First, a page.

FBI MI5 agent tells Dublin Court
Real IRA tried to develop links with LTTE

by Dushy Ranetunge

A trial held in Dublin in the Irish Republic on June 2003 has revealed attempts by the Real IRA (Irish Republican Army) to develop links with the Iraqis and the Tamil Tigers.

The trial was that of Michael McKevitt, a reputed leader of the Real IRA.

According to a statement of the witness McKevitt, who had also hoped to obtain state sponsorship for his organisation, sent representatives to human rights convention in Geneva hoping to make contacts.

The LTTE frequently held "human rights" protests opposite the UN in Geneva and it seems that this "human rights" forum had emerged as a convenient venue to make contact with other terrorist groups.

David Rupert, an agent for the FBI and MI5, giving evidence said a British investigation was launched after he reported McKevitt discussing Iraq.

McKevitt, was charged with being a member of the Real IRA and with directing terrorism. He is the first person to be charged under legislation introduced after the Omagh bomb attack in 1998, when 29 people were killed. Rupert (51) said McKevitt told him of possible contacts with the Tamil Tigers and said it was "unfortunate" his organisation did not have suicide bombers.

Rupert further said: "He (McKevitt) had told him that he had contact with a lady with Irish connections, who had links with the Tamil Tigers.

Deirdre McConnel of an Irish Catholic background, with all the related historical baggage of the IRA and the Irish struggle had been active in the LTTE for a number of years. She is at present working as a LTTE humanitarian lobbyist in the LTTE led front, the Tamil Centre for Human Rights (TCHR). The Manchester branch of the TCHR was at 88 College Road, Manchester, M16 8FH. UK. This was also her home address. She was previously attached to the notoriously radical and leftist Manchester Teachers Union.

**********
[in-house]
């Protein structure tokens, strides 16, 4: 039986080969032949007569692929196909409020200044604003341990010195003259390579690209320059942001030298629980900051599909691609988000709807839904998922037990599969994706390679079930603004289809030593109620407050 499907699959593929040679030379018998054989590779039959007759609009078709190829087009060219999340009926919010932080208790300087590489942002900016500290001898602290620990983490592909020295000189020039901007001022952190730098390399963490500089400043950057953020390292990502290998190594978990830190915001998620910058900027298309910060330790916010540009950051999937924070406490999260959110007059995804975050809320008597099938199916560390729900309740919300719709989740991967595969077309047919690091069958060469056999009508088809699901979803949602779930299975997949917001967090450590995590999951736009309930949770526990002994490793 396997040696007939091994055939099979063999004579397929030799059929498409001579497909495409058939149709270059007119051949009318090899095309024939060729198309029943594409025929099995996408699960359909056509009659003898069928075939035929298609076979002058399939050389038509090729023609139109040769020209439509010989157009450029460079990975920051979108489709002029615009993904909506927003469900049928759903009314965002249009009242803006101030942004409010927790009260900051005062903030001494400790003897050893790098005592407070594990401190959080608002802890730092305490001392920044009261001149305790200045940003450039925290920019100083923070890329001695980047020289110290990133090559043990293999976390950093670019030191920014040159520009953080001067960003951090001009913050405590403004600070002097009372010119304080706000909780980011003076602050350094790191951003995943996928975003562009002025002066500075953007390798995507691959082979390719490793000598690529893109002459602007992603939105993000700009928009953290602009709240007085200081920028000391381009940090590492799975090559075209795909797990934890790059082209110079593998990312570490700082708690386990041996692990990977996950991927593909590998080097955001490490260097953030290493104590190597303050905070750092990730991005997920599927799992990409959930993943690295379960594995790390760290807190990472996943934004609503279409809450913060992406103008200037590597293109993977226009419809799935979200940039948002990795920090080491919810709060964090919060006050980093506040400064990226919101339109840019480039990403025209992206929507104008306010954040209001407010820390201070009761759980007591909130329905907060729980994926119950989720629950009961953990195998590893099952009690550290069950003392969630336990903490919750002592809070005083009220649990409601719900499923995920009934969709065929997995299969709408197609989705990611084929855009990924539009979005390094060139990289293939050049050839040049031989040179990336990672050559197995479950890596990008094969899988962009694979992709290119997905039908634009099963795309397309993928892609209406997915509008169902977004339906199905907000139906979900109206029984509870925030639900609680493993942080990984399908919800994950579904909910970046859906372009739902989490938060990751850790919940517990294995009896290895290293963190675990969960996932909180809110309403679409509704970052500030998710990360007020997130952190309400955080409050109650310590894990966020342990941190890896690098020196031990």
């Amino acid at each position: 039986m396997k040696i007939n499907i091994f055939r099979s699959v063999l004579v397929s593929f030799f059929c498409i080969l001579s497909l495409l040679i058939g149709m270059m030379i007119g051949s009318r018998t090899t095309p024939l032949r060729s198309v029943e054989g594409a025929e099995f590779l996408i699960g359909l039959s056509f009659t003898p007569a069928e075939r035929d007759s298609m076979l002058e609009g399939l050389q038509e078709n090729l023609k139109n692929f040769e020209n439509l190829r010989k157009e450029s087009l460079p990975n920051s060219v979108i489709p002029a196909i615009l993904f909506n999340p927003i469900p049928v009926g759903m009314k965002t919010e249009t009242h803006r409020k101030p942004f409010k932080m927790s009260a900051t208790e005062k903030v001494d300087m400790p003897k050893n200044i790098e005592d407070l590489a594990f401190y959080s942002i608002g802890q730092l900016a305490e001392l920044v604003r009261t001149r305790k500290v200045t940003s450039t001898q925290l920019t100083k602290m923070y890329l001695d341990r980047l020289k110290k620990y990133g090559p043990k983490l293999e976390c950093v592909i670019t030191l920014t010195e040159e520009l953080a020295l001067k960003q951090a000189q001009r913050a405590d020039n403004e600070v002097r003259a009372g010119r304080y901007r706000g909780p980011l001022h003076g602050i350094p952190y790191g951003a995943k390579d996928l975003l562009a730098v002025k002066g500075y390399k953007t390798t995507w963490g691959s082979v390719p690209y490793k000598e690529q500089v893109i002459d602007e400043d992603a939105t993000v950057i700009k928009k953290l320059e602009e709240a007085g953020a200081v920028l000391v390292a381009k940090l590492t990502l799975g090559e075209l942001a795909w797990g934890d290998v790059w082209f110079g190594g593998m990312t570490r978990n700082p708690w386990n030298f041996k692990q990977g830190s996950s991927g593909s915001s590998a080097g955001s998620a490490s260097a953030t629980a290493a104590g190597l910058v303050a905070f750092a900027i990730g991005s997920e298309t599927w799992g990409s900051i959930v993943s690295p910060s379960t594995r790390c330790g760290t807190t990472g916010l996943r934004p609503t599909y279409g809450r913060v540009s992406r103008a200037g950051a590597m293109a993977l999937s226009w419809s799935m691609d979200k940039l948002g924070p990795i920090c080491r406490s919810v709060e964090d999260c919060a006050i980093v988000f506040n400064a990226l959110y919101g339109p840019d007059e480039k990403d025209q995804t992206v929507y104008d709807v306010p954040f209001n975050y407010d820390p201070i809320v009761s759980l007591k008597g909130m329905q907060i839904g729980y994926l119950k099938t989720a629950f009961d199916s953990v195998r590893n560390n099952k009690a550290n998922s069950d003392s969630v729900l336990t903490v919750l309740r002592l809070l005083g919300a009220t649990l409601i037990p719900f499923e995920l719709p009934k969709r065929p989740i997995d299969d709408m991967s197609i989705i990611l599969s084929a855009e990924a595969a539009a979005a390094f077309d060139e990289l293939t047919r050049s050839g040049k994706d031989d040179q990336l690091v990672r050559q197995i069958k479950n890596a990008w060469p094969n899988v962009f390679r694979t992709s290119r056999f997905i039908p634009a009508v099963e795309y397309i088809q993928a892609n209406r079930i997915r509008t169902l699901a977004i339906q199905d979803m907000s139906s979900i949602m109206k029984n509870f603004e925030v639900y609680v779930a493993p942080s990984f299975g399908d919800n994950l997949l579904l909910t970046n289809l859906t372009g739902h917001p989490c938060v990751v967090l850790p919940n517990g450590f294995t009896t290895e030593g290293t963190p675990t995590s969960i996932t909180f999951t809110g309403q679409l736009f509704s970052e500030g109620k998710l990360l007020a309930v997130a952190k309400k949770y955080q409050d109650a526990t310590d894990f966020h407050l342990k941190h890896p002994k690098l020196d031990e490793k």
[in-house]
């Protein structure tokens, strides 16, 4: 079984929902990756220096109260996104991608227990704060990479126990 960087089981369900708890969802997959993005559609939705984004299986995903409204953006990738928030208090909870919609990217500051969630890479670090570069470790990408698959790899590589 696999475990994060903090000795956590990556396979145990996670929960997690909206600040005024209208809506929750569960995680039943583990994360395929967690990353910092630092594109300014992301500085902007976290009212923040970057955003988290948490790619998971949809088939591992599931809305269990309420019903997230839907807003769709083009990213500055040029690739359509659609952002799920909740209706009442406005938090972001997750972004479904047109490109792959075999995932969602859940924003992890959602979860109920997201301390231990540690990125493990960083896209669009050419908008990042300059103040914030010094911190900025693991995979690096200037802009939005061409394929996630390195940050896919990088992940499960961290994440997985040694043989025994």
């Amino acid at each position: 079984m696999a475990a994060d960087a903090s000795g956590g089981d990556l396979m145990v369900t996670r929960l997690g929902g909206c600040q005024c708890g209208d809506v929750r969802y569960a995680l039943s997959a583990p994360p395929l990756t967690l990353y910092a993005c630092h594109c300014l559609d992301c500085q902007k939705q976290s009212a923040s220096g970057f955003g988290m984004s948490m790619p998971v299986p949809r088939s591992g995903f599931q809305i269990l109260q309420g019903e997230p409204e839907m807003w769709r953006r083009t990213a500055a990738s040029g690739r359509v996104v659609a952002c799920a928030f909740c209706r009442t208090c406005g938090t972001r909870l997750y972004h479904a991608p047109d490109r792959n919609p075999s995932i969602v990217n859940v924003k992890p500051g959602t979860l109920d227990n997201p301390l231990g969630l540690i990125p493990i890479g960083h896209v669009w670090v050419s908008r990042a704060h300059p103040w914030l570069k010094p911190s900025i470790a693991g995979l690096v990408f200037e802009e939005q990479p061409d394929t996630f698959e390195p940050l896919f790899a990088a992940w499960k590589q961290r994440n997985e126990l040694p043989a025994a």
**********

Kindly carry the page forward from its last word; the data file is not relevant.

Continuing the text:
Deirdre McConnel’s long association with the LTTE and service to the terrorist cause has made her a trusted and valuable operative for the organisation, which sent her on various missions all over the world. When the LTTE boatyard with a mini submarine was discovered by Thai authorities, the LTTE sent her to Phuket in Thailand. Christy Reginald Lawrence, a Sri Lankan Tamil refugee who had a Norwegian passport, operated the boatyard. Her mission to Thailand was to secure the release of Christy Reginald Lawrence and her "advice" as the representative from a "human rights organisation from the UK" to the Thai authorities was to release him or deport him to Norway and not to Sri Lanka is clear evidence of the level of trust and confidence the LTTE has placed in her.

During the late 1990s, when Mr. S. K. Wickermasinghe was Sri Lanka’s High Commissioner to the court of St. James, Deirdre McConnel and Ms. Eliza Mann (Sri Lankan Tamil) tried unsuccessfully to meet Foreign Ministry officials in the Republic of Ireland to brief them of their particular brand of human rights relating to Sri Lanka.

Other than contact with the LTTE via Deirdre McConnel, McKevitt and Rupert had also discussed the possibility of Iraqi sponsorship. Rupert said his subsequent role was to keep his "ear to the ground" for this type of state sponsorship would happen, McKevitt told him he "suspected that they would come knocking on the door looking to make contact". Rupert said that in late 2000, as he drove around the Carlingford Lock area with McKevitt, the accused man pointed to a spot where the IRA "had killed 19 British soldiers" and went on to detail how it was done.

He also pointed out a British naval cruiser in the middle of the lock which had been "a provocation" to republican groups and it had long been contemplated how to do damage it. "This was soon after the American ship bombing in the Yemen (the USS Cole). He said it was unfortunate for the IRA - Oglaigh na hEireann - that they didn’t have any suicide bombers to ram an explosive device into it.